A bar-tailed godwit has set a new world record for the longest nonstop flight made by a bird in its over 12,000-kilometer (7,500-mile) journey from Alaska to New Zealand.
Wearing red, white and blue rings on its legs for identification as well as a satellite tag on its lower back, the male bird was tracked by scientists as it set off from mudflats in southwestern Alaska on Sept. 16, according to a report by The Guardian.
Just 11 days later, the godwit arrived in a bay near Auckland. The bird made its trans-Pacific journey flying at speeds of up to 88.5 kph (55 mph).
The report said the godwits had been feeding on clams and worms for two months in the Alaskan mudflats. A male bar-tailed godwit, normally weighing 190-400 grams (6.7-14.1 ounces), can double in size before a long journey and has the ability to shrink its internal organs to shed some weight.
Scientists believe the bird’s journey was about 12,200 kilometers, rounding down for errors from the satellite tracker that reported 12,854 kilometers. The flight took about 224 hours, during which the birds are not believed to have slept.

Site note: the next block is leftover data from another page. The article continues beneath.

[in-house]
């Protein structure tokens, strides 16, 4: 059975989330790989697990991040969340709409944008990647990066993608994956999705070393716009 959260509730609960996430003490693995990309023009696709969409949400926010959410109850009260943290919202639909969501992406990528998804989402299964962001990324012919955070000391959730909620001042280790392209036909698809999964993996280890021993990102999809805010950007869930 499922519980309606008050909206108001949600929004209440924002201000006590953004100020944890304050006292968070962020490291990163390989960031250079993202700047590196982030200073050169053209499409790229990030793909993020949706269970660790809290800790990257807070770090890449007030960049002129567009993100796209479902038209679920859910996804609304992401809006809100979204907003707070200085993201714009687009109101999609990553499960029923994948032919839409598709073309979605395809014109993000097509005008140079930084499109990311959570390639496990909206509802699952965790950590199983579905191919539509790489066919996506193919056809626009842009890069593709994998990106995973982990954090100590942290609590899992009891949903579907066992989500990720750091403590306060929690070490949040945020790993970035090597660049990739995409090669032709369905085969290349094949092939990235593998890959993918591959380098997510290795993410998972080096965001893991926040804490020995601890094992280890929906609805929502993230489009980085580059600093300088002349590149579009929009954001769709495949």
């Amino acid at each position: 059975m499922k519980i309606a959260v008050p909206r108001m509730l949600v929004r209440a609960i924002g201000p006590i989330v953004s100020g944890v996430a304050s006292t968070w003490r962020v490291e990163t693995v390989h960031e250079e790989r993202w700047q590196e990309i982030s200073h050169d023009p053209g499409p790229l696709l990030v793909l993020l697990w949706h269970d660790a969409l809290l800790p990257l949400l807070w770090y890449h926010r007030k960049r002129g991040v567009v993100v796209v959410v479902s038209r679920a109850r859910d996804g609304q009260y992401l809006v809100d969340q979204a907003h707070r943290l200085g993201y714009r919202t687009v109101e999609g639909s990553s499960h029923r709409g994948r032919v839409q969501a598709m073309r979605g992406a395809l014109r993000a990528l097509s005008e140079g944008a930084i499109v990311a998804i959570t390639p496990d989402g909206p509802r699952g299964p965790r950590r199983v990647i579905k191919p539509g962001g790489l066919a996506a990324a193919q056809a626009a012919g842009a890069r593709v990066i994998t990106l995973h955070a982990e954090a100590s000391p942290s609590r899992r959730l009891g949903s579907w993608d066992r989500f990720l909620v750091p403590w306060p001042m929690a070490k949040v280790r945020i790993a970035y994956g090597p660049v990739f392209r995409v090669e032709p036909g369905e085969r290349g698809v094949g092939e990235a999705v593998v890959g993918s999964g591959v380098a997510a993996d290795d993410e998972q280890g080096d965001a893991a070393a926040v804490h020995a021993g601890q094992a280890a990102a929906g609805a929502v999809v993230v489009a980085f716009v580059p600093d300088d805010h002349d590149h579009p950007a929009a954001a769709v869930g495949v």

This bar-tailed godwit broke the previous record of 11,680 kilometers recorded in 2007.
Jesse Conklin of the Global Flyway Network, a consortium that studies avian migratory journeys, said the birds “have a lot of things going for them.”
“They have an incredibly efficient fuel-to-energy rate ... They are designed like a jet fighter. Long, pointed wings and a really sleek design which gives them a lot of aerodynamic potential,” he told The Guardian.
Conklin said scientists still haven’t figured out how the birds navigate across the globe, “but they seem to have an onboard map.”
“They are flying over open ocean for days and days in the mid-Pacific; there is no land at all. Then they get to New Caledonia and Papua New Guinea where there are quite a few islands and, we might be anthropomorphizing, but it really looks like they start spotting land and sort of think: ‘Oh, I need to start veering or I will miss New Zealand,’” he said.
The record-setting godwit is among 20 birds that were caught and tagged in late 2019 by the Pukorokoro Miranda Shorebird Centre southeast of Auckland. They are expected to start their next migration in March, this time flying across Asia to feed around the Yellow Sea before returning to Alaska.